Kid Victory – Cast Album Review
As I sit here listening to the recently produced cast recording of the John Kander and Greg Pierce musical Kid Victory, I am of two minds about how to approach this review. Do I simply look at the technicalities of this album and report back that Broadway Records has dutifully captured this hard-to-digest little musical for posterity with their usual high standards and aplomb for preserving musical theatre with verve and precision? Or do I dig a little deeper and share my reactions to a musical that is both compelling and unsettling, a challenging piece of theatre that ultimately leaves me unsatisfied, if intrigued by the choice to tell this story to begin with?
Kid Victory tells the story of a teenage boy named Luke who has been kidnapped by a man, taken for reasons of a sexual nature, exploring the experience by moving back-and-forth between his captivity and its painful aftermath. Interestingly (and perhaps the foundation for my lack of connection to the material) Luke is not given a single note to sing. Considering what he goes through, what he must process, and how he must try to heal, it seems like this would be his story to tell. Instead, the people in his life: parents, friends, dates, his employer, but Luke is kept in musical silence. It’s a bold choice, metaphorically penetrating, but, in the end, it renders the cast recording a detached, emotionally distancing listen. Perhaps this is part of the uncomfortable nature of the show, to starkly draw attention to the boy’s inability to process and reconcile his experience?
John Kander (particularly in his long career with Fred Ebb) never shied away from the dark side of humanity. Cabaret, Zorba, Chicago, The Visit, and most particularly Kiss of the Spider Woman and The Scottsboro Boys deal with a side of our world that is neither neat nor is it pretty. We shouldn’t be surprised that Kid Victory takes us into shadowy places. The luring, the abduction, the drugging, and the sexual molestation of a teenage boy by an adult gay man may very well be one the most unpalatable subjects for musical comedy, one that perpetuates an already misleading stereotype while also taking the audience on a journey that is uncomfortable. Listening to the cast album, you cannot really set that aside and enjoy Kid Victory as a John Kander musical cast album. It’s more penetrating than that. It demands you go along for Luke’s experience, put yourself in his place. Perhaps, in the end, it is what we bring to the table that is the stand-in for Luke’s songless voice?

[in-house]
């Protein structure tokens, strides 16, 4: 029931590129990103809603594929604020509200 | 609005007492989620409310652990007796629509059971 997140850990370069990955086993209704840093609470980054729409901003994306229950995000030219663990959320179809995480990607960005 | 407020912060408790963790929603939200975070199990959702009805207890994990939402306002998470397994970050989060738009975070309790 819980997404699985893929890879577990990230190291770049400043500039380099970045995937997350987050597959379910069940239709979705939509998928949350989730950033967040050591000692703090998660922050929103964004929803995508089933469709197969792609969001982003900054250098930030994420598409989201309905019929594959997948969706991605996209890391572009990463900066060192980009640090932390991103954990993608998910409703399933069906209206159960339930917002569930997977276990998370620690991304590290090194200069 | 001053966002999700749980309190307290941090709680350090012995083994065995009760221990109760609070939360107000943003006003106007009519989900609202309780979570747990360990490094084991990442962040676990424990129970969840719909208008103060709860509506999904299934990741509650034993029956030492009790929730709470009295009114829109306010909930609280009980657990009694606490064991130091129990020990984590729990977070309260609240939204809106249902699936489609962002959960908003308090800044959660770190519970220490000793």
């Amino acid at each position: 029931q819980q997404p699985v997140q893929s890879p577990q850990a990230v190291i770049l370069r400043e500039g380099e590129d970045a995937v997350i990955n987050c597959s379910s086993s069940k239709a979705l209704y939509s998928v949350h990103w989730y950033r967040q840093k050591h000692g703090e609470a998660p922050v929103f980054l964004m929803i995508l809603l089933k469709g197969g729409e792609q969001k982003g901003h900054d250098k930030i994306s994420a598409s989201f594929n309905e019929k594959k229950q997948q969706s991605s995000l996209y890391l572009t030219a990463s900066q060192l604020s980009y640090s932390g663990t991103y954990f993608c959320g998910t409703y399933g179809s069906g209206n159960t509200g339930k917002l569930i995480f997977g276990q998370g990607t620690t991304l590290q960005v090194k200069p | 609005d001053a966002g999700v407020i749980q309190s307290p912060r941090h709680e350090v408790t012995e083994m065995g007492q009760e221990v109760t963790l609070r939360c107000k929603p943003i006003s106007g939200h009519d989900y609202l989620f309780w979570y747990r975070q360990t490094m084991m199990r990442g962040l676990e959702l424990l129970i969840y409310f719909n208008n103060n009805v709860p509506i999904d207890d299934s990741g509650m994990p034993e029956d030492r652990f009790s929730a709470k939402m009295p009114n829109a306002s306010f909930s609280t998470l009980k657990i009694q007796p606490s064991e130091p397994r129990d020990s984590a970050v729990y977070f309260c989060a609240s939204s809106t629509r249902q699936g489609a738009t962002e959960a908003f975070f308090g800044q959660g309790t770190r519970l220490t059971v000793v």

That aside, the album is worthy of several listens providing you can get past its premise. Challenging, worthwhile theatre requires more from us than just listening for pep and pizazz. Sometimes theatre is down and dirty and asks questions that are hard to answer. For example, Luke is from a devout Christian family, members of a stalwart sect in their small Kansas community. The musical ironically opens with “Lord Carry Me Home” a prayer circle praying for the boy, a startling example of how religion and faith have already failed the boy. The juxtaposition of their hopes and prayers against the unfathomable situation alerts us that we are already on a path toward answers we aren’t going to like.
None of the songs particularly stand out on the album or lift out of their context easily. That is okay. These are the effects of a narrative and character development that do not want us to feel at ease, differentiating the piece from our typical musical theatre experience (whatever that is). Kid Victory is a bit experimental, certainly ambitious, bold beyond what we are bound to be comfortable with, and a fascinating listen that, for me, engaged me enough to invest, but never left me feeling as though I had experienced a complete story. That lack of closure seems to be what the authors are trying to leave us with and, depending on how you accept the subject matter and the emotional roller coaster it might incite in you, that feeling of no concrete ending might be exactly how this story speaks to you. Have a listen and see what it does to you. However you synthesize Kid Victory, you are still getting the experience of a John Kander score and that in and of itself makes this cast album a necessary purchase.